Your design voice – or design style, if you will – is how you choose to relay information to your audience. That sounds simple, but for the uninitiated, it can be incredibly confusing.
I have a confession to make today: when I started writing this article, I was stumped at how to best phrase my main idea. I had something important I needed to tell you wonderful readers, but I just wasn’t sure how to do it. Then it hit me that I wasn’t approaching it in a writing voice I recognized as being “mine.” I was attempting to get too lofty with my idea (since it’s so important and all), and missing the point of my own message. How’s that for irony? In your face, Alanis Morissette.
I eventually decided to scrap what I was originally going to write about, and start over in my own personal style. I love telling stories, and I think that’s where I shine as a writer. Plus, I’m incredibly modest, as you can tell.
So, what is voice? What is personal style, and how can we creatives develop it? One thing’s for sure – it’s not just something for writers to think about. Creative professionals of all stripes struggle with developing their own unique way to express their ideas, especially with so many amazing people out there doing things we admire and are inspired by. It can be hard sometimes to separate what you admire from who you are, but it’s certainly doable. The key is knowing how to interpret the feedback you get from others.
Translating The Conversation
It’s entirely possible to say one thing dozens, and sometimes even hundreds of different ways. Typography is the best way to illustrate this point. A poster that doesn’t hold back with the chunky slab serifs is going to have a completely different emotional impact than one that uses a delicate, understated script – even if the message is exactly the same.
The design language you use will be different depending on who it is you’re trying to reach. I say language quite deliberately, because I compare what we do for our clients as designers to what an interpreter does for two people who speak different languages. Interpreters create commonality and facilitate conversation between two opposite forces, much the same way that a designer facilitates a communication between their client and their client’s audience. You take what your client has to say and tell it to their audience in a way that’s clear for both parties to understand.
When you develop your own personal design voice, you are effectively alienating those people who don’t care for your style, just like a baby’s brain closes itself off to all of the potential sounds a human being can make in favor of the particular set it learns from its parents. When you’re born, you can effectively speak every language. But the more you learn and listen, the more certain words and sounds take precedence over the others.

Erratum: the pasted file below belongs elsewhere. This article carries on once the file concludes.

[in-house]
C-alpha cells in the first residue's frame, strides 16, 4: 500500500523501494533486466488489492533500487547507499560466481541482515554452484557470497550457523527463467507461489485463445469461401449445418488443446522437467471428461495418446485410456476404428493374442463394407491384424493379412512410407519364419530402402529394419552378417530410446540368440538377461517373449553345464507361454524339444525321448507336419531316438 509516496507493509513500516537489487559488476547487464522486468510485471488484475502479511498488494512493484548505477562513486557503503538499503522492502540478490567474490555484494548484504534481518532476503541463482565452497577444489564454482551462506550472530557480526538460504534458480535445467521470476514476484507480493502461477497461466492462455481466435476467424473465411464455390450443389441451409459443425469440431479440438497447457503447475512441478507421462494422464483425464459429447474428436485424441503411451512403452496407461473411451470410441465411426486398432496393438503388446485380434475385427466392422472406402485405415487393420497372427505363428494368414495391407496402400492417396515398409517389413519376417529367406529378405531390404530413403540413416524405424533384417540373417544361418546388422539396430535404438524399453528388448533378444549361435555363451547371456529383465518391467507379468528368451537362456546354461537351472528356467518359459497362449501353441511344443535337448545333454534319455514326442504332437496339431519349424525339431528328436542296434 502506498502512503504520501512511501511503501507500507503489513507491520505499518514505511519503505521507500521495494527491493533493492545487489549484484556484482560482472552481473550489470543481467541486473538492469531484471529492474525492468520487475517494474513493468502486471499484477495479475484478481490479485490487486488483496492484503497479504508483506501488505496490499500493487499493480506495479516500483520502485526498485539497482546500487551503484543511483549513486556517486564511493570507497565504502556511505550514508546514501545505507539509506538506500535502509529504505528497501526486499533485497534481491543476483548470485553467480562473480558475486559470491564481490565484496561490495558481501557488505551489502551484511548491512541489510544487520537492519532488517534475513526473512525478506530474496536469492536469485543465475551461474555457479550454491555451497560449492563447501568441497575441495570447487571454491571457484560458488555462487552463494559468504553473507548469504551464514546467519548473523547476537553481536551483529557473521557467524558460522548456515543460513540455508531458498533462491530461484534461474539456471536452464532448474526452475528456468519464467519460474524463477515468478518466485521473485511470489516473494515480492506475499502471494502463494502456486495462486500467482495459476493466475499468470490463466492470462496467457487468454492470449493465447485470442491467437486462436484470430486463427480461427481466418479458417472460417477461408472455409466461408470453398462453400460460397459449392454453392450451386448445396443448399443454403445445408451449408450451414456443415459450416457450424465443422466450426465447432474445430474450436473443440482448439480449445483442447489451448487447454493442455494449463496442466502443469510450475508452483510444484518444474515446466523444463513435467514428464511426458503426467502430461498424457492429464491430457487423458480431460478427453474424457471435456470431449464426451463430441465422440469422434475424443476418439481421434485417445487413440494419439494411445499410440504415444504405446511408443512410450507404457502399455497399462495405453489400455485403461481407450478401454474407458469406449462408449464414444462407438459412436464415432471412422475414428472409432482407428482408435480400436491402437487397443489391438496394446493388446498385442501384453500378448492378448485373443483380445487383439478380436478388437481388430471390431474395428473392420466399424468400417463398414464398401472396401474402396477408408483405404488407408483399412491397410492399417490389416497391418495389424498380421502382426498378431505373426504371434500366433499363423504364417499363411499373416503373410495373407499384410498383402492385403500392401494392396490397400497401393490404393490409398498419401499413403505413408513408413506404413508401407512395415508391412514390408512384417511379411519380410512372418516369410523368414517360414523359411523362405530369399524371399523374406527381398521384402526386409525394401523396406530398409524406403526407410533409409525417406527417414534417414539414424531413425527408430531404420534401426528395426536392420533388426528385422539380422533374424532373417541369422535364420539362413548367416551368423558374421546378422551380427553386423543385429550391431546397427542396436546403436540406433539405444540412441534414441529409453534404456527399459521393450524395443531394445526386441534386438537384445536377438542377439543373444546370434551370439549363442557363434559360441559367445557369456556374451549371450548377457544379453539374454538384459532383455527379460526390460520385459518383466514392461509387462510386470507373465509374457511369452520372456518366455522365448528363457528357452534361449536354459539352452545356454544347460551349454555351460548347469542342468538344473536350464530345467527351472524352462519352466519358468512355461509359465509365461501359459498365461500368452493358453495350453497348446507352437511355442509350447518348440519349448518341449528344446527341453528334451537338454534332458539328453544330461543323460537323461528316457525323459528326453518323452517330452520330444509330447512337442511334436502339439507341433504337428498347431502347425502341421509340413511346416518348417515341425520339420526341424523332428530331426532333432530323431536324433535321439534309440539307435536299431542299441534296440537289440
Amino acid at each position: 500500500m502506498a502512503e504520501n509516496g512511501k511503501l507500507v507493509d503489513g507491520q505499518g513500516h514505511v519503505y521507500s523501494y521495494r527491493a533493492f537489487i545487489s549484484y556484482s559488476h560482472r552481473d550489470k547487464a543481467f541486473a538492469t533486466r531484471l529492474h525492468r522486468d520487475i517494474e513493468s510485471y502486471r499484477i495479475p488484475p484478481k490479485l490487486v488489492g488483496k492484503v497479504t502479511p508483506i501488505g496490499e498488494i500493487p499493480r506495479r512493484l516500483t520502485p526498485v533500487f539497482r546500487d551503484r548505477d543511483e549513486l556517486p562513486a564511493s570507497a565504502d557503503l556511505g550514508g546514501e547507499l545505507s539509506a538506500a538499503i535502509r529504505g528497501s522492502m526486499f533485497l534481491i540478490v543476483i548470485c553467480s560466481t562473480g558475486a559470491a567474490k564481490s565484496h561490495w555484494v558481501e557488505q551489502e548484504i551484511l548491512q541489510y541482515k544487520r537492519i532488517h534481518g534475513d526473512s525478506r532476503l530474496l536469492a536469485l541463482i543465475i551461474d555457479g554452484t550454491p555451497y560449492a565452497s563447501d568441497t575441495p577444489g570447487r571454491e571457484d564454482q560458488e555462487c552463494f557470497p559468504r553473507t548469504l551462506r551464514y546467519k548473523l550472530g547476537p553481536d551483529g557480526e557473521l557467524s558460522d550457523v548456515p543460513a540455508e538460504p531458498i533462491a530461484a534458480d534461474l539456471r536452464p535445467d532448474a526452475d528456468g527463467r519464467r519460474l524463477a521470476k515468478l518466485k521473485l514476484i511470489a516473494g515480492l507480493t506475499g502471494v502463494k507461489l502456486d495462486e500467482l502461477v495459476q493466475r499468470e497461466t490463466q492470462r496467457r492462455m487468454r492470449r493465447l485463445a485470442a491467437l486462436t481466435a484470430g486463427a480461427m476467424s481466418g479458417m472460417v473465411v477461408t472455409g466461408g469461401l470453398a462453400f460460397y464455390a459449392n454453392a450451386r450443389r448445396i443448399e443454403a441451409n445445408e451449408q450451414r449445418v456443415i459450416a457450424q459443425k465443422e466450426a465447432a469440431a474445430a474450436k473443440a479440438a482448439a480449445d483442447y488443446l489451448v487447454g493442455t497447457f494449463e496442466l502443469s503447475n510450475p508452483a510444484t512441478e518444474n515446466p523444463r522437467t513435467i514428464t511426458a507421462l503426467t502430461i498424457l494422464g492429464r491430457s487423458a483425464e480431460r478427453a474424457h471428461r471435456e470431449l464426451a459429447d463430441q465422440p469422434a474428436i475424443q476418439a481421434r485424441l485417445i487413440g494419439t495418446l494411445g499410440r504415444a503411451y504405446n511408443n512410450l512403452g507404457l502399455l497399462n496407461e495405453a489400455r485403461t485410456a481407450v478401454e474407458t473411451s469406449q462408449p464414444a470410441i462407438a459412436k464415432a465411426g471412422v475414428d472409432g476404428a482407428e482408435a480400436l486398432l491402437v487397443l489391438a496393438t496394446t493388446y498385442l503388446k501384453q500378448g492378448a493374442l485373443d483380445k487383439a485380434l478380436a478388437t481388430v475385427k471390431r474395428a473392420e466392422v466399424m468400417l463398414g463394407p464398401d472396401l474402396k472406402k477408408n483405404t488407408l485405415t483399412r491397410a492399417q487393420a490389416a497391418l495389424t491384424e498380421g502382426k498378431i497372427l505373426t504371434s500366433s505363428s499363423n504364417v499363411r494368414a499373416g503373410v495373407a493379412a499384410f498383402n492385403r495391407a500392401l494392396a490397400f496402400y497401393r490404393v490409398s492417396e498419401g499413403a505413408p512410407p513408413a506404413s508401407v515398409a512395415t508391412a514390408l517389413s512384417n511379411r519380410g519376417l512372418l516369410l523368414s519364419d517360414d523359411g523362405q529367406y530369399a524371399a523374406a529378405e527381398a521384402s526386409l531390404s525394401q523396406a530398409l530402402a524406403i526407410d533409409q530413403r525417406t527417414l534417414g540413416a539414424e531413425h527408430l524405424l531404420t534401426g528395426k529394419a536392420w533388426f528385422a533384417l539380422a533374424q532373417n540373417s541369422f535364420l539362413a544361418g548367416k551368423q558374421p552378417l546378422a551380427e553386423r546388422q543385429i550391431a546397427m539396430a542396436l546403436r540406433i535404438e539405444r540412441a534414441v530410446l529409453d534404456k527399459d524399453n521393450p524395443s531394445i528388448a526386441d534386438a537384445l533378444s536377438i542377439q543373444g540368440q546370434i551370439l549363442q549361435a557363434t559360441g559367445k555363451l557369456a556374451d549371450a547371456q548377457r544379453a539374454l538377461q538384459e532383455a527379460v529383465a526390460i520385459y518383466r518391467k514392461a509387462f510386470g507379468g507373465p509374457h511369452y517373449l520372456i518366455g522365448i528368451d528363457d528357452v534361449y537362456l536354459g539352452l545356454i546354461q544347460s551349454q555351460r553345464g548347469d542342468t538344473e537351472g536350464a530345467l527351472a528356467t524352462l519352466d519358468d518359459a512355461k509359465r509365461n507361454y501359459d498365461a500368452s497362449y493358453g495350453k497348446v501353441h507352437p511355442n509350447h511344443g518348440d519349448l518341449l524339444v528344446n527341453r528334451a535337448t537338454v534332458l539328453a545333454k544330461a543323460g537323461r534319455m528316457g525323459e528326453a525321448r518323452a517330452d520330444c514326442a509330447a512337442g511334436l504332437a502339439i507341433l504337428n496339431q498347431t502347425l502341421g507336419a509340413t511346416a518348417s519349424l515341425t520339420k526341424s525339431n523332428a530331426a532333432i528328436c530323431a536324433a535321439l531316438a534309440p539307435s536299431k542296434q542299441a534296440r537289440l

By the time you can talk, you’re communicating in whatever your first language is, excluding all the others you could have learned instead. It’s impossible to try to learn every single language in the world, so why should you try to earn the approval of every single person with your design work? The best way you can use your own voice is to reach people who want to hear your specific message. The world in general wants you to be bland and inoffensive, easy to understand and digest. But your niche audience wants the compelling visual narrative that only you can give them.
When Inspiration Becomes Copying
Without a doubt, the best way you can expand your own design fluency is by learning from others. Like I said, there’s a ton of exciting, creative work out there that inspires us all, and the argument has certainly been made many times that there’s “nothing new under the sun” in terms of ideas. But there comes a time when design inspiration can go too far and veer off into plain old copyright infringement.
In 2010, copyright representatives for Dutch author Dick Bruna successfully sued Japanese heavyweight Sanrio for copyright infringement over Sanrio’s white bunny character, Cathy. Bruna, who created the white bunny character Miffy in 1955, said explicitely that Cathy was “a copy” of his famous children’s book bunny, who was very popular in Japan several decades before Sanrio began licensing their character designs. But Sanrio’s Cathy was pretty obviously done in Sanrio’s own style – the bunny character looks very much like their iconic Hello Kitty.
Was Sanrio merely designing in their signature style, or was it in fact a deliberate infringement on Bruna’s copyright? There are plenty of incidences of simultaneous design, when more than one person comes up with the exact same or a series of very similar ideas at around the same time. But as a general rule, unless you can prove in court that you were the original holder of a copyright, it’s not really a good idea to fall victim to that kind of unknowing.
Doing your research, involving yourself in the creative community, and making sure you know who your competition is are vital steps to maintaining your reputation as an original designer with an original voice. As Albert Einstein said, “the secret to creativity is knowing how to hide your sources.” Being inspired means not being ignorant of what your peers are doing.
Remember, your main goal as a freelancer is getting repeat customers who respond well to your unique voice. If you’re telling your own stories and drawing from your own personal experiences, it’s virtually impossible to create designs that look just like everyone else’s. You can’t help but be original when you’re being authentic.
What Do You Think?
How do you apply your unique voice to your design work? Do you ever have to remind yourself to trust your instincts sometimes?